Almost 50 years ago I was thrilled by Wait Until Dark, a horror film in which a usually demure Audrey Hepburn, playing a recently divorced blind woman, turns the tables on three thugs who invade her home. Today in Don't Breathe the tables are turned a different way: a blind man (Stephen Lang) gives as good as he gets while three young thieves try to rob his home. As for home invasion, Straw Dogs, with no blind motif, left me hoping for more of it all. Set in decaying Detroit, the thieves, Rocky (Jane Levy); Alex (Dylan Minnette); and Money (Daniel Zovatto) are themselves rotten robbers, hitting homes for which Rocky's dad's security business unwittingly supplies the keys. In this blighted neighborhood the blind man is the last holdout, although he's well equipped for trouble with his Vietnam experience, a vicious Rottweiler, and $300,000 to protect. Although nothing scary is outside the purview of the standard horror film, director Fede Alvarez and DP Pedreo Luque take the steadicam to new heights of ingenuity by tracking through the claustrophobic corridors and air ducts along with wounded thieves and the rabid dog. The bird's eye shots outside the house, rather than giving hope for relief, serve well to isolate the proceedings with nary a hope for relief for anyone in the house. The jump scares are standard horror, but somehow they feel new or at least unexpected. Most everyone in Don't Breathe gets a comeuppance, some more deserving than others. A sense of justice pervades the proceedings just like the appropriateness of the decay motif. However I want to spin the themes, even ones that comment obliquely about the war in Vietnam and urban blight, what is most important for the horror genre are scares. You may not breathe during the many scary set pieces, and as you consider their allegorical implications, you'll be glad you had the bejesus scared out of you because that's why you're there.

Reviewed by thedude00 31st March, 2016

Unstoppable tension

After Evil Dead's well-made remake, a lot of us felt that Fede Alvarez was a director to watch. With Don't Breathe, he definitely became a director I'm very excited to see future projects from. I admire his knack to generate tension. After the film kicks off, there is really no stopping. It became almost unbearable at the end, nearly reaching the point of overkill. When you have a thriller filled with so much tension throughout its running time, there's only so much you can do before you start yelling "you gotta be kidding me" at the screen. The cinematography was beautiful and moody and the performances were fine, except maybe Jane Levy, who I felt was too wooden, making her character a little bit unlikable. Don't Breathe was a solid effort and a great addition to the home invasion genre with a little twist.

Reviewed by moviewizguy 17th March, 2016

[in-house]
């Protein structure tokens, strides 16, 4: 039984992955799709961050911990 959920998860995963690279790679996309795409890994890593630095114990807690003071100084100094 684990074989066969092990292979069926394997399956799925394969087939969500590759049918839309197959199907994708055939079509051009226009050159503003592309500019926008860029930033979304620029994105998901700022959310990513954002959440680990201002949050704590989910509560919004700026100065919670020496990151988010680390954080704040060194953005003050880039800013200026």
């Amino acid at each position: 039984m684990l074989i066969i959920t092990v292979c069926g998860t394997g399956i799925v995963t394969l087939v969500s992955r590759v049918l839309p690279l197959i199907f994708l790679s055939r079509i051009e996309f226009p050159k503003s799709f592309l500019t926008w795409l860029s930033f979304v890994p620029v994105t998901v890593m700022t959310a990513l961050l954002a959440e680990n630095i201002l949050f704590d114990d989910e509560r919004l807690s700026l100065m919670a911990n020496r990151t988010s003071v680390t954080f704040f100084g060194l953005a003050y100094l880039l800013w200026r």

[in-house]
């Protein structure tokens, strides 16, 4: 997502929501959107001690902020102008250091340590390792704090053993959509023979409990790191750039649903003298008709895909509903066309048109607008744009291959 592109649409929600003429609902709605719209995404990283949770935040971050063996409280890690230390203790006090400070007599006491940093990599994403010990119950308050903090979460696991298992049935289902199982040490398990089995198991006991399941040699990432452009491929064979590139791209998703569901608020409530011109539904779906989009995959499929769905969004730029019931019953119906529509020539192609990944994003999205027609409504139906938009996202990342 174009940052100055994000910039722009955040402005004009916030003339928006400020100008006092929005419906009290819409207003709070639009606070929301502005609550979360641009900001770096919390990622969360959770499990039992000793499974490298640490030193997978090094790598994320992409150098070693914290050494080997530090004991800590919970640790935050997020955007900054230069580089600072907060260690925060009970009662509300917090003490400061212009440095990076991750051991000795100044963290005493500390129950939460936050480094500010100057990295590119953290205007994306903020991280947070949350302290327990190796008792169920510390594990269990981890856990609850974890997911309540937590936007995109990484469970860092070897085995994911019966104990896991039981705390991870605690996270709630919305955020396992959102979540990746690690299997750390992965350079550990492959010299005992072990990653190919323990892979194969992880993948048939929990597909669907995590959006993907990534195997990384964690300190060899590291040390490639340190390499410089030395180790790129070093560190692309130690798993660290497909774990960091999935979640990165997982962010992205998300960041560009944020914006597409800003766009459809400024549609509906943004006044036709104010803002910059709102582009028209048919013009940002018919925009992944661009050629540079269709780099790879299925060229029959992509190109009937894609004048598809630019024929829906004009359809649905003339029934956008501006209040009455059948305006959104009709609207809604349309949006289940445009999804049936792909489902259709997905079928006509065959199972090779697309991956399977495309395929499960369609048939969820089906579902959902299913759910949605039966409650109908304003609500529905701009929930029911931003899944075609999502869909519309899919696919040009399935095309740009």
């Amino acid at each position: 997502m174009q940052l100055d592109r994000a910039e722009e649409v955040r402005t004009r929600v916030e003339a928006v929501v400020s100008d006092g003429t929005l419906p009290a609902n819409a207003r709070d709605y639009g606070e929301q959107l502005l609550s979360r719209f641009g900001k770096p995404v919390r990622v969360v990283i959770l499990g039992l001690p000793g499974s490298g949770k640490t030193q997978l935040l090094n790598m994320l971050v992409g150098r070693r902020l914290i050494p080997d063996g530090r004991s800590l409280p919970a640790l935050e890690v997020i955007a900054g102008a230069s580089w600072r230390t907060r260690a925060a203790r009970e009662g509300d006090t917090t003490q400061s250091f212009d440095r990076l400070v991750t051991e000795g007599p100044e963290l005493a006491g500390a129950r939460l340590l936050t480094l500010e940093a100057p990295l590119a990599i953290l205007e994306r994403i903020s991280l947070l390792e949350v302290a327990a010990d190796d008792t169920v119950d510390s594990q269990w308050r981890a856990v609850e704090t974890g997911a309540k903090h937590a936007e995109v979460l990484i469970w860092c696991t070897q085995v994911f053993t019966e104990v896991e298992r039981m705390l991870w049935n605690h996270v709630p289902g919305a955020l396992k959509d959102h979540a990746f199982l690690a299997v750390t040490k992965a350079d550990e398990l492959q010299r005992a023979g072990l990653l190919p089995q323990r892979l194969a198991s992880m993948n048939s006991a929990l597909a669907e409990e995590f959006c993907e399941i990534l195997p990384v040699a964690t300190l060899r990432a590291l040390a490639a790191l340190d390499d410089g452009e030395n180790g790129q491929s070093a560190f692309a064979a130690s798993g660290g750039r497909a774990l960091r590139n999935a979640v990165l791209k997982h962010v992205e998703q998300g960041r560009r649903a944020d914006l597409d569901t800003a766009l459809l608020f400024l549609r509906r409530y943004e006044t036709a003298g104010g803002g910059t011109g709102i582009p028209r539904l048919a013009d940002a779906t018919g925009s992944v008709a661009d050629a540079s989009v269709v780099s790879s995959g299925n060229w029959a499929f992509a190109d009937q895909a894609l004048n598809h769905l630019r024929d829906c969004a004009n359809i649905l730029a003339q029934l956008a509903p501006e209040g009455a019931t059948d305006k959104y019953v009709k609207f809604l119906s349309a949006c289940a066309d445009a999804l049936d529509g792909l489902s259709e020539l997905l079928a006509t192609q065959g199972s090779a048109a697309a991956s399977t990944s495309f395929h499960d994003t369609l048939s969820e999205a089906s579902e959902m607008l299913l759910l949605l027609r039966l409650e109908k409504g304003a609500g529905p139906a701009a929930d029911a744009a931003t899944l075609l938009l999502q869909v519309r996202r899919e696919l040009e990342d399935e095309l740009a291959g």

An incredibly intense thriller

Fede Alvarez just gave Green Room a run for its money with Don't Breathe, an incredibly intense film and glorious exercise in suspense. It's one of the best studio-produced thrillers I've seen in years. The premise is simple: A group of teens plans to break into a blind man's house to steal his money. Only thing, the old man is more adept than they realize. While the setup is a little too pedestrian, albeit economical, once the story gets rolling, the film doesn't let up, running at a lean 88 minutes. Other than that, Don't Breathe is best viewed going in knowing as little as possible. This is Alvarez's first film in three years since his violent and solid remake of Evil Dead, and it is with this sophomoric debut that solidifies the genre filmmaker as someone with obvious talent. Inspirations are drawn from the best - Hitchcock, Fincher, and Wait Until Dark are a few - but Alvarez provides his own unique vision that truly makes the film his own. Like the masters before him, Don't Breathe is purely cinematic, relying less on dialogue and more on visual storytelling and sound to drive the film. The cinematography is amazing as well as the creative sound design, so much so they are characters within the film themselves. The cast, while small, is great too, including Jane Levy, who can pretty much be titled this generation's scream queen after this and Evil Dead. Dylan Minnette is good in his role as well, providing enough sympathy for his character. Both young actors are put through hell, and their physical performances sell their tumultuous ordeal convincingly. However, it is Stephen Lang who is the film's shining beacon. As the antagonist, Lang is instantly memorable and frightening, an intimidating force that permeates throughout the film even in scenes without his presence. If there's one gripe about the film, there's a plot twist that doesn't quite work, but that itself is a minor complaint compared to the many things the film gets right and does so well. I won't say more. Don't Breathe is a technical achievement, the rare studio film that actually pushes what film can do as a medium. However, like with Green Room, try not to get caught up in the hype, even with my glowing review. Set your expectations appropriately, and remember to avoid watching the trailer.